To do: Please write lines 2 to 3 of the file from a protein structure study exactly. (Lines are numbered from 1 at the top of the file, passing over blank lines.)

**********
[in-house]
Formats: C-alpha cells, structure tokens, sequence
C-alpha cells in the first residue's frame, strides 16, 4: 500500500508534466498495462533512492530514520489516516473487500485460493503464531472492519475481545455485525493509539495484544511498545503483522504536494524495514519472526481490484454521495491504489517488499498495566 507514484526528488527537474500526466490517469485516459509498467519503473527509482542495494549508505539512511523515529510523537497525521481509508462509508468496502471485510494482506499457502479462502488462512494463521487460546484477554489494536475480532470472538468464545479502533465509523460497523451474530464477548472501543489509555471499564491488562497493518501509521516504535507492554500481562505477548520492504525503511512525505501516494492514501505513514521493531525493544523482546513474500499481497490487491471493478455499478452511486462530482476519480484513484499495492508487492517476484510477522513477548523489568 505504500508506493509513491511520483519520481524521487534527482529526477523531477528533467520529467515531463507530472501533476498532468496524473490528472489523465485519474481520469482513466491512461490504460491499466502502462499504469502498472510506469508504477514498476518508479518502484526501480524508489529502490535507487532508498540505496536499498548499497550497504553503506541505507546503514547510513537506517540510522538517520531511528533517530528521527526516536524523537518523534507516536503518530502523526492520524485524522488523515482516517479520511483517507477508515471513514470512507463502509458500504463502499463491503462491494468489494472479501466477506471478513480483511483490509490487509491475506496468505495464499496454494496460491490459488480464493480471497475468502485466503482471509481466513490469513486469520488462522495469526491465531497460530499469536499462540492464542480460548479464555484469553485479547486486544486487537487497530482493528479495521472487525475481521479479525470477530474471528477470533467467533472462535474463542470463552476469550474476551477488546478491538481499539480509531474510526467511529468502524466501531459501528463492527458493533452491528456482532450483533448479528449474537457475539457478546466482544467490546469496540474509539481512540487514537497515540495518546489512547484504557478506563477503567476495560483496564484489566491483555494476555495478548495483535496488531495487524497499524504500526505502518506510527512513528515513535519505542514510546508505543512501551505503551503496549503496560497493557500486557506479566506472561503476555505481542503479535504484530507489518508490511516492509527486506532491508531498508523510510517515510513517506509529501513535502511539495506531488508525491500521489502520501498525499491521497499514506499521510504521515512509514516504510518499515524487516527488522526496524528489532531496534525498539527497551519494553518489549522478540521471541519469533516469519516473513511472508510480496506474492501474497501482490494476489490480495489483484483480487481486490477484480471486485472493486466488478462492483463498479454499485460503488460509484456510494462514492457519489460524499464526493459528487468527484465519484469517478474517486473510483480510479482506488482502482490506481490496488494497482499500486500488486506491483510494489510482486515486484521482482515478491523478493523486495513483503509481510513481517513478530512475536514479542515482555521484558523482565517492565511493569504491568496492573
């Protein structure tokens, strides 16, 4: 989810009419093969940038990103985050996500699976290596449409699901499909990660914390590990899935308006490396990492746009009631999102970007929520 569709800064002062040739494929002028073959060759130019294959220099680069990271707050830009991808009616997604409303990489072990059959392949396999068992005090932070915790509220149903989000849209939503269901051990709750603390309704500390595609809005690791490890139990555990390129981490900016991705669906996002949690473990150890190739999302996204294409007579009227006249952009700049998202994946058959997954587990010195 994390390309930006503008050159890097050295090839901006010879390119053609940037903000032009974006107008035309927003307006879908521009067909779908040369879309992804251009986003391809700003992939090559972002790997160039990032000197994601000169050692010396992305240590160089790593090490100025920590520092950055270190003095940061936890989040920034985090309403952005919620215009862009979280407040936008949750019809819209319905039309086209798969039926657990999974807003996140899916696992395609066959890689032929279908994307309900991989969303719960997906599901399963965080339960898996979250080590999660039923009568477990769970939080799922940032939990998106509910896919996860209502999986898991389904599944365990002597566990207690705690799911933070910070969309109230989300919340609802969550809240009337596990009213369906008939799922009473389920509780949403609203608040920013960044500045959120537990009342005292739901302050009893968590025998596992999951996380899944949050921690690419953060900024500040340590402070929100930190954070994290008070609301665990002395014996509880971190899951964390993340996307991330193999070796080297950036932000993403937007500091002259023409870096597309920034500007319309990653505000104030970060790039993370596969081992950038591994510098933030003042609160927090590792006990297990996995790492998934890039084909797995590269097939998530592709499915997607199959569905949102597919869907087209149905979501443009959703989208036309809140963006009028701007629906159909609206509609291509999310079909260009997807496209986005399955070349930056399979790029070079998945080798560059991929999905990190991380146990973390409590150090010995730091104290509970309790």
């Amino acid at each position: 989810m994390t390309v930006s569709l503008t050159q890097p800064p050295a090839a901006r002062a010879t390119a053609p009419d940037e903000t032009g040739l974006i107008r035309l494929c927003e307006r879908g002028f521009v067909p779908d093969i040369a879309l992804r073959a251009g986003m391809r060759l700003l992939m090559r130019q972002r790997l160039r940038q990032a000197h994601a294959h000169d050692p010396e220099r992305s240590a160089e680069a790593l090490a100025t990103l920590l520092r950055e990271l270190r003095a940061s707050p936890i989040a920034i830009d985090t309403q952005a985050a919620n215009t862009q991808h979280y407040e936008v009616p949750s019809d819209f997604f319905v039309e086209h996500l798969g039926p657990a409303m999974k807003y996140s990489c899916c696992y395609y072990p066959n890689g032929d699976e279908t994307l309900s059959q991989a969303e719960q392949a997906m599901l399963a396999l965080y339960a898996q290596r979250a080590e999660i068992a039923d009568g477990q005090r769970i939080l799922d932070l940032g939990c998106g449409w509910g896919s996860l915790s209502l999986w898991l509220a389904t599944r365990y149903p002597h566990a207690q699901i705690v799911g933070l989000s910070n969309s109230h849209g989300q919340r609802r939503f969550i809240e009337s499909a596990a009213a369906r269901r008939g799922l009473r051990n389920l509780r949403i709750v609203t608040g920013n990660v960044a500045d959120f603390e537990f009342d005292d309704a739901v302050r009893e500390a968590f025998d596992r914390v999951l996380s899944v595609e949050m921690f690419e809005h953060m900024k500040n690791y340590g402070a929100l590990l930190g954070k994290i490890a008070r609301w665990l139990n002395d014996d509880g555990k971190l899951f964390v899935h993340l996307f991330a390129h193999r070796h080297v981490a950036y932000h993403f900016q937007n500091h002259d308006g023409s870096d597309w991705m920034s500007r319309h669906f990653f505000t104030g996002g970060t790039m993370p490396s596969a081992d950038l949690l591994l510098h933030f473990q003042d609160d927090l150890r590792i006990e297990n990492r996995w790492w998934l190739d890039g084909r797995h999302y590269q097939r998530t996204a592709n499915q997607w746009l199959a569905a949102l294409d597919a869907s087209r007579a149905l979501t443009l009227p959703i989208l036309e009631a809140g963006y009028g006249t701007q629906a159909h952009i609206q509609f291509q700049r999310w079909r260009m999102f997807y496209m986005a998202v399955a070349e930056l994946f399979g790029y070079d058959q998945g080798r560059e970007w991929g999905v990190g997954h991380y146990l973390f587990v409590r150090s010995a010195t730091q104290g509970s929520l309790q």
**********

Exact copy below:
Formats: C-alpha cells, structure tokens, sequence
C-alpha cells in the first residue's frame, strides 16, 4: 500500500508534466498495462533512492530514520489516516473487500485460493503464531472492519475481545455485525493509539495484544511498545503483522504536494524495514519472526481490484454521495491504489517488499498495566 507514484526528488527537474500526466490517469485516459509498467519503473527509482542495494549508505539512511523515529510523537497525521481509508462509508468496502471485510494482506499457502479462502488462512494463521487460546484477554489494536475480532470472538468464545479502533465509523460497523451474530464477548472501543489509555471499564491488562497493518501509521516504535507492554500481562505477548520492504525503511512525505501516494492514501505513514521493531525493544523482546513474500499481497490487491471493478455499478452511486462530482476519480484513484499495492508487492517476484510477522513477548523489568 505504500508506493509513491511520483519520481524521487534527482529526477523531477528533467520529467515531463507530472501533476498532468496524473490528472489523465485519474481520469482513466491512461490504460491499466502502462499504469502498472510506469508504477514498476518508479518502484526501480524508489529502490535507487532508498540505496536499498548499497550497504553503506541505507546503514547510513537506517540510522538517520531511528533517530528521527526516536524523537518523534507516536503518530502523526492520524485524522488523515482516517479520511483517507477508515471513514470512507463502509458500504463502499463491503462491494468489494472479501466477506471478513480483511483490509490487509491475506496468505495464499496454494496460491490459488480464493480471497475468502485466503482471509481466513490469513486469520488462522495469526491465531497460530499469536499462540492464542480460548479464555484469553485479547486486544486487537487497530482493528479495521472487525475481521479479525470477530474471528477470533467467533472462535474463542470463552476469550474476551477488546478491538481499539480509531474510526467511529468502524466501531459501528463492527458493533452491528456482532450483533448479528449474537457475539457478546466482544467490546469496540474509539481512540487514537497515540495518546489512547484504557478506563477503567476495560483496564484489566491483555494476555495478548495483535496488531495487524497499524504500526505502518506510527512513528515513535519505542514510546508505543512501551505503551503496549503496560497493557500486557506479566506472561503476555505481542503479535504484530507489518508490511516492509527486506532491508531498508523510510517515510513517506509529501513535502511539495506531488508525491500521489502520501498525499491521497499514506499521510504521515512509514516504510518499515524487516527488522526496524528489532531496534525498539527497551519494553518489549522478540521471541519469533516469519516473513511472508510480496506474492501474497501482490494476489490480495489483484483480487481486490477484480471486485472493486466488478462492483463498479454499485460503488460509484456510494462514492457519489460524499464526493459528487468527484465519484469517478474517486473510483480510479482506488482502482490506481490496488494497482499500486500488486506491483510494489510482486515486484521482482515478491523478493523486495513483503509481510513481517513478530512475536514479542515482555521484558523482565517492565511493569504491568496492573